13. Display or have handy your previously written To Do/Task List. The visual aid will keep you moving and show your progress.
14. Put on your apron and have your cleaning caddy ready.
15. Have paper ready to make a punch list. This will be a new To Do list of things you discover while cleaning. For example, as you are cleaning your dining room, you realize that the drawer pull on your buffet is loose. You would pause, write down “Tighten drawer pull on buffet” on your punch list. And then guess what you’ll do? Keep cleaning! This punch list will record things that need to be fixed, retouched, tightened, etc., as you discover them. But you first clean, then fix.
16. Have a designated staging area to put the trash, recycling, donations, etc., as your boxes and bins become full. You can lay a tarp or sheet down in the yard to contain this area and keep it organized.
17. A good rule of thumb is to start at one end and move systematically throughout the house. For me, priorities would be kitchen, powder room, 1st floor family room, then living room and dining room & office. Then upstairs to bathrooms, bedrooms, hall closets. Laundry room and pantry are last.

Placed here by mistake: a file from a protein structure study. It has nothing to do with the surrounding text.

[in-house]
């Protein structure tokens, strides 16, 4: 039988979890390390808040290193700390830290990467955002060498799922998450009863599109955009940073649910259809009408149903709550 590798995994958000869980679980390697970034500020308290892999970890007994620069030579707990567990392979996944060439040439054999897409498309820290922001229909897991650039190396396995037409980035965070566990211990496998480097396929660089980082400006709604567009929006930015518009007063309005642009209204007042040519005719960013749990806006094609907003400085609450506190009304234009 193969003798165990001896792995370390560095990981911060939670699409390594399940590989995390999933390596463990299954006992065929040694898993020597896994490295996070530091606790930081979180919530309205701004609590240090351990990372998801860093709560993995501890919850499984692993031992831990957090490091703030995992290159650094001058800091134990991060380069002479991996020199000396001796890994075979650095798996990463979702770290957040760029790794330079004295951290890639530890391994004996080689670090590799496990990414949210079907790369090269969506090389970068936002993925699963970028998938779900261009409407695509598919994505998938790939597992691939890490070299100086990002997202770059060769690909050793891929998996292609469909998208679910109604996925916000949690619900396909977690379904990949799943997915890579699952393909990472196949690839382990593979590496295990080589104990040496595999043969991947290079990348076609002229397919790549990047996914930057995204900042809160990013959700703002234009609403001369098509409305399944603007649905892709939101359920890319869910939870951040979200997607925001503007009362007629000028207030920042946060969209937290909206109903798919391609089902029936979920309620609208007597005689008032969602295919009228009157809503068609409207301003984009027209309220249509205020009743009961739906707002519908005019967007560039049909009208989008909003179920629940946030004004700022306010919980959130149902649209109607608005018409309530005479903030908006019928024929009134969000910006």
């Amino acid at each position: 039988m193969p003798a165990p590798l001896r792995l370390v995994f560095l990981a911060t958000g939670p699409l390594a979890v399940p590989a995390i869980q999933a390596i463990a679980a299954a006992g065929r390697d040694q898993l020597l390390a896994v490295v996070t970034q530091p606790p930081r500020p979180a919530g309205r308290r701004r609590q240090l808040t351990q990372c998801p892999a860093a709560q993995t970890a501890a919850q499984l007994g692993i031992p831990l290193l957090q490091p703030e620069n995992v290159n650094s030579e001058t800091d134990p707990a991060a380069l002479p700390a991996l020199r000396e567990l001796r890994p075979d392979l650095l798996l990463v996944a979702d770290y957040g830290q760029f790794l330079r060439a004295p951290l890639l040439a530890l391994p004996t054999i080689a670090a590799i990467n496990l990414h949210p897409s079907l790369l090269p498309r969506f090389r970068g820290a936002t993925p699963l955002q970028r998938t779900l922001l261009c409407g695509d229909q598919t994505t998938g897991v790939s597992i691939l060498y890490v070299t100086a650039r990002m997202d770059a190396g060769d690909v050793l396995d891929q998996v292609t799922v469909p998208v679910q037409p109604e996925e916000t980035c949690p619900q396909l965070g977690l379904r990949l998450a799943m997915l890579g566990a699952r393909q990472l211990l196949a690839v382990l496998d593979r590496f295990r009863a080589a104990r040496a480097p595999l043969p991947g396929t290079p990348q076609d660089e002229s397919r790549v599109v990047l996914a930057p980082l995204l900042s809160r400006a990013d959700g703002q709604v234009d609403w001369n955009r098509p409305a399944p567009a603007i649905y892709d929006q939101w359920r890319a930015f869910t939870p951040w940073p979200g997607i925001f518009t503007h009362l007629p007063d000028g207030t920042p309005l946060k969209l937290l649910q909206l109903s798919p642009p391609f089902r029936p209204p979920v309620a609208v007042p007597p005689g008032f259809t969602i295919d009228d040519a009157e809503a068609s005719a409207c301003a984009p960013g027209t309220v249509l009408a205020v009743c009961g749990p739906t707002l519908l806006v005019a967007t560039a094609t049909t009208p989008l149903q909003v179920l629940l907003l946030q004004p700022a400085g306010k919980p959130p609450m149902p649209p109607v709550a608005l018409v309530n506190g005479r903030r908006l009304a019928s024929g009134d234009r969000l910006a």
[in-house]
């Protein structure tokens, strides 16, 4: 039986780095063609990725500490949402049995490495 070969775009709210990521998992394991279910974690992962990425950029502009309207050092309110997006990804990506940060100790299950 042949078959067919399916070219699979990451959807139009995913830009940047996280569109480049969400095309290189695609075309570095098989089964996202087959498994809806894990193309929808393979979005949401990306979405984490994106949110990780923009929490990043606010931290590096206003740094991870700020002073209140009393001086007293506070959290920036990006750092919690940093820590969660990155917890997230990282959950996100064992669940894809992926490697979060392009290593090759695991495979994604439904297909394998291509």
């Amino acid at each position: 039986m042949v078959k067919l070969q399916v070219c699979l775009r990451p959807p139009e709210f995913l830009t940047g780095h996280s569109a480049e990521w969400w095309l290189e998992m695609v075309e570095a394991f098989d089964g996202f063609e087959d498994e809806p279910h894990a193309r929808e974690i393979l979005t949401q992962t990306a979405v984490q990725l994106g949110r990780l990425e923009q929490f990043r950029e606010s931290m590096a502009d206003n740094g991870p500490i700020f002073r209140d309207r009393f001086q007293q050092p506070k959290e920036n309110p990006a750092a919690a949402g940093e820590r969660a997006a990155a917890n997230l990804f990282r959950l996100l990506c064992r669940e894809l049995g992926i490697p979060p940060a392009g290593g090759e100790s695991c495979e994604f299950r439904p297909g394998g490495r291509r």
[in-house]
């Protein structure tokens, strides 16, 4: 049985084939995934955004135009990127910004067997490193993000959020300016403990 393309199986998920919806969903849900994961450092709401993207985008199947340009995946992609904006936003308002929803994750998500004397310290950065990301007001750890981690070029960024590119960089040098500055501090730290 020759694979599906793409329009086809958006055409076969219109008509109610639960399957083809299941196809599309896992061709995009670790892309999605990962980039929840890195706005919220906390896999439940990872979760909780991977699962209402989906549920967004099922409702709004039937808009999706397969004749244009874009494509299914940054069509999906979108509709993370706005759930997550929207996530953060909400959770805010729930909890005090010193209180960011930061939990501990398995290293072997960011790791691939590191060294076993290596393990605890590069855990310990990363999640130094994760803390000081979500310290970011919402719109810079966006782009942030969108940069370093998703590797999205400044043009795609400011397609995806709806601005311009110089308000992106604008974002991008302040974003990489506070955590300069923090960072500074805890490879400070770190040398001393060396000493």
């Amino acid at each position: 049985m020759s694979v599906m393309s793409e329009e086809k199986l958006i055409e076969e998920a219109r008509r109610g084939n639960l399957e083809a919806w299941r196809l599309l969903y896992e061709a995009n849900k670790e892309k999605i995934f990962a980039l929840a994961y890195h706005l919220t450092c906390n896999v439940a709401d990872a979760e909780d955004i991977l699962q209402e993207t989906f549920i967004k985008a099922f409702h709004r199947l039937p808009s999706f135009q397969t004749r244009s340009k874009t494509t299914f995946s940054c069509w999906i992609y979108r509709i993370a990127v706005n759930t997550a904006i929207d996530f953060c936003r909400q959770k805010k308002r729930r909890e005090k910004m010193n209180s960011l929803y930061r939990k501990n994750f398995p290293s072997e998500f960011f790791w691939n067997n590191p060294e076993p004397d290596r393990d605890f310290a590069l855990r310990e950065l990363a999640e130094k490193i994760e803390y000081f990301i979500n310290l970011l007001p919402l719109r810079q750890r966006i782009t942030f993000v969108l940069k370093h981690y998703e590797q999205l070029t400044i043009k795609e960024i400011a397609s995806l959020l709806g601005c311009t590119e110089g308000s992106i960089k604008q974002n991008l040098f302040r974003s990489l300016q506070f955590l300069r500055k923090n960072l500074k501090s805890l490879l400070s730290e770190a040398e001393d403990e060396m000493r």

18. It might make sense to save a big-ticket item for it's own day or time frame. If your kitchen is in need of a major deep clean, as well as addressing some re-organizational tasks, such as organizing cook books, culling utensils and pots and pans and excess serving items, clearing out pantries and organizing spices, (not to mention the refrigerator!) etc., you could reserve a full day for that.
19. Start from top to bottom in each room. It doesn't make sense to vacuum the carpet before wiping the dust from the ceiling fans because then you have to vacuum again, right? So as you approach each room, start at the top and work your way down.
20. Don't forget to sanitize frequently touched areas such as door knobs, handles, light switches.
These tips will help prepare you to tackle your spring cleaning in a well-organized manner. Preparation and a strategy will help you knock it so you can start enjoying the fresh, clean rooms and the satisfaction you'll feel afterward!
As you can see from some of the checklists, there's a lot of ground to cover. Next blog post I will tell you how to clean your small appliances, electronic devices and gadgets including cleaning up your data! You might find that decluttering your devices might be as satisfying as spring cleaning your house ... and you don't even need a cleaning caddy.
By Bridget Gorman Wendling